A vision for India
Prime Minister Narendra Modi has appointed Yogi Adityanath as Chief Minister of UP. In doing so he has given a message that Hindu philosophy will...
Prime Minister Narendra Modi has appointed Yogi Adityanath as Chief Minister of UP. In doing so he has given a message that Hindu philosophy will guide his government. A principal tenet of Hinduism is that one must undertake worldly actions in a manner that they are in tune with one’s inner self. Krishna asked Arjuna to wage war because his inner desires were of social acclaim.
Krishna did not ask Arjuna to establish a multinational business empire or to learn the Vedas. Such activities would have taken Arjuna away from his inner desires. Hinduism places much stress on yoga and meditation so that a person can correctly recognise his inner desires and orient his worldly life in that direction.
Other major religions similarly lead a person away from the worldly attractions. Islam places stress on doing as per the command of Allah. One should try to understand what Allah directs and do his bidding rather than be driven by advertisements. Christianity says that it is as difficult for the rich to enter heaven as it is for a camel to go through the needle hole. It encourages the people to be kind to the poor.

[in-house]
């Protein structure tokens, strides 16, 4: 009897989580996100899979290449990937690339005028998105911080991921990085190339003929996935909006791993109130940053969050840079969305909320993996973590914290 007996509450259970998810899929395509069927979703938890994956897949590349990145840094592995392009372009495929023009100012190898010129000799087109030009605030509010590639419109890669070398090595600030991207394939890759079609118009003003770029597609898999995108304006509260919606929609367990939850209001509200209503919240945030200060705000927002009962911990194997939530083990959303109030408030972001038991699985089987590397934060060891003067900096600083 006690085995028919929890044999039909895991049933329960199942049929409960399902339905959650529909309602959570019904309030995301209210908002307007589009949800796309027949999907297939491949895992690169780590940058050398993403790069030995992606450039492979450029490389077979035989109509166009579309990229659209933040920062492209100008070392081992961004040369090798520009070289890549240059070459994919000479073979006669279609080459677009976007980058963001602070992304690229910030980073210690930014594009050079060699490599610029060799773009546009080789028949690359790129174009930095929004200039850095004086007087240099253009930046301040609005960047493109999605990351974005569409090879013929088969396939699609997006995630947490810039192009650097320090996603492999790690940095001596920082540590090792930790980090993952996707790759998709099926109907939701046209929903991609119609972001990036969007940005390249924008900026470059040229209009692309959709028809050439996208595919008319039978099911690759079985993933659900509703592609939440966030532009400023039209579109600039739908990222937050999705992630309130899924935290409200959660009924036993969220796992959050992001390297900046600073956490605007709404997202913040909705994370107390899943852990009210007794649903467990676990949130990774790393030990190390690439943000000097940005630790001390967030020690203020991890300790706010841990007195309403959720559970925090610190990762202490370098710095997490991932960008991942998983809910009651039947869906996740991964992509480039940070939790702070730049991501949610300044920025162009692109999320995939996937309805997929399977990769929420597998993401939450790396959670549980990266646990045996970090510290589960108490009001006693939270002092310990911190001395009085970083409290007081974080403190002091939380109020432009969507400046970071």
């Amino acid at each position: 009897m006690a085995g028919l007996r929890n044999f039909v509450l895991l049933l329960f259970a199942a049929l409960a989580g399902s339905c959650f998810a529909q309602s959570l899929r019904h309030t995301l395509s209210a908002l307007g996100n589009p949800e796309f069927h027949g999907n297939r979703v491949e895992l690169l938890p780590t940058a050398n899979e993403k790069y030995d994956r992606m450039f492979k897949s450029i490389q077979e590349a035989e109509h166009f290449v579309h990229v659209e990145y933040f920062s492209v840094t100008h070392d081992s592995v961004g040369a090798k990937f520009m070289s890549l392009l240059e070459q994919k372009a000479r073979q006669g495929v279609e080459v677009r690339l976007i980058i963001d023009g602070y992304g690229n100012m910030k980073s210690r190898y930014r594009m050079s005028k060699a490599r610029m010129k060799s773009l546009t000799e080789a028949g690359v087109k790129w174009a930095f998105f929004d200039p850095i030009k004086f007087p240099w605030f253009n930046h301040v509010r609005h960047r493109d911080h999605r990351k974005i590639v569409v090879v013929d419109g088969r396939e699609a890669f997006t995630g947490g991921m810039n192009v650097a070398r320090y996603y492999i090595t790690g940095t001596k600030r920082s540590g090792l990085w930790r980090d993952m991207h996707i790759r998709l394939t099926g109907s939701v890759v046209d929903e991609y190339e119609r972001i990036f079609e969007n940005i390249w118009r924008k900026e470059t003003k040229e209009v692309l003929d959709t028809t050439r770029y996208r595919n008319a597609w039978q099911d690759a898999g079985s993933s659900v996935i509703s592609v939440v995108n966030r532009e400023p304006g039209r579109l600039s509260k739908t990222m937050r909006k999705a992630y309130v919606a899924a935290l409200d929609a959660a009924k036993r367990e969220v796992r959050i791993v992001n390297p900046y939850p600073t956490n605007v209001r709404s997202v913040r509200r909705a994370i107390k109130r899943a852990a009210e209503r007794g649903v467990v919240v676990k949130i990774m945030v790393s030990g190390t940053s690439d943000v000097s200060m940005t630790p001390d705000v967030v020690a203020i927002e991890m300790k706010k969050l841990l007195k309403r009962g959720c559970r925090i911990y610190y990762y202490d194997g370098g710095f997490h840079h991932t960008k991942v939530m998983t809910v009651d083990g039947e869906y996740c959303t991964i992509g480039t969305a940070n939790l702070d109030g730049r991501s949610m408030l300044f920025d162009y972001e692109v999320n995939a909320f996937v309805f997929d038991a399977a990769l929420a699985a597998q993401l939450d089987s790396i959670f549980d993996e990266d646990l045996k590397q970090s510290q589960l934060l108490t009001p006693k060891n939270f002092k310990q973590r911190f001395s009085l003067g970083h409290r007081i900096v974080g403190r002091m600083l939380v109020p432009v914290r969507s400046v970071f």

Programs like MNREGA were implemented by Sonia Gandhi under this inspiration. Buddhism teaches the middle path of moderation. Moderate consumption is the key word. Ostentatious consumption driven by advertisements is discouraged. All the religions discourage people from indulging in endless and unwanted consumption that is driven by advertisements. The challenge before the government is to translate this approach into economic and social policies.
The Goods and Service Tax should be operationalised keeping the above philosophy in view. All goods available in the market should be classified in ‘good,’ ‘moderate,’ and ‘luxury’ categories. For example, bicycle may be classified as ‘good,’ scooter may be classified as ‘moderate,’ and luxury car may be classified as a ‘luxury’ goods. To give another example, dates and chyavanprash may be classified as ‘good,’ bread may be classified as ‘moderate,’ and Swiss chocolates may be classified as ‘luxury’ goods.
The ‘good’ items may be taxed at the lowest rate of nil or 5 per cent GST; the ‘moderate’ items may be taxed at the middle rates of 12 or 18 per cent GST and ‘luxury’ items may be taxed at the highest rate of 40 per cent GST. Such classification of goods will lower the price of ‘good’ items like chyavanprash and encourage their increased consumption.
At the same time this will increase the price of ‘luxury’ items like Swiss chocolates and discourage their consumption. More consumption of items like chyavanprash will turn the mind of the people inward and away from the consumption of unnecessary items that distract the mind from one’s true desires.
The second economic policy is to give encouragement to charity. The word is becoming more unequal by the day. Businesspersons holding monopoly products have the freedom to earn profits from across the world. Bill Gates, for example, earns profits from the sale of Windows software from almost every country in the world.
On the other hand the workers are faced with global competition among themselves. Polish workers are entering United Kingdom and competing with UK workers leading to a decline in the wages of the latter. Bangladeshi workers are entering Assam and competing with Indian workers leading to a decline in the wages of the latter.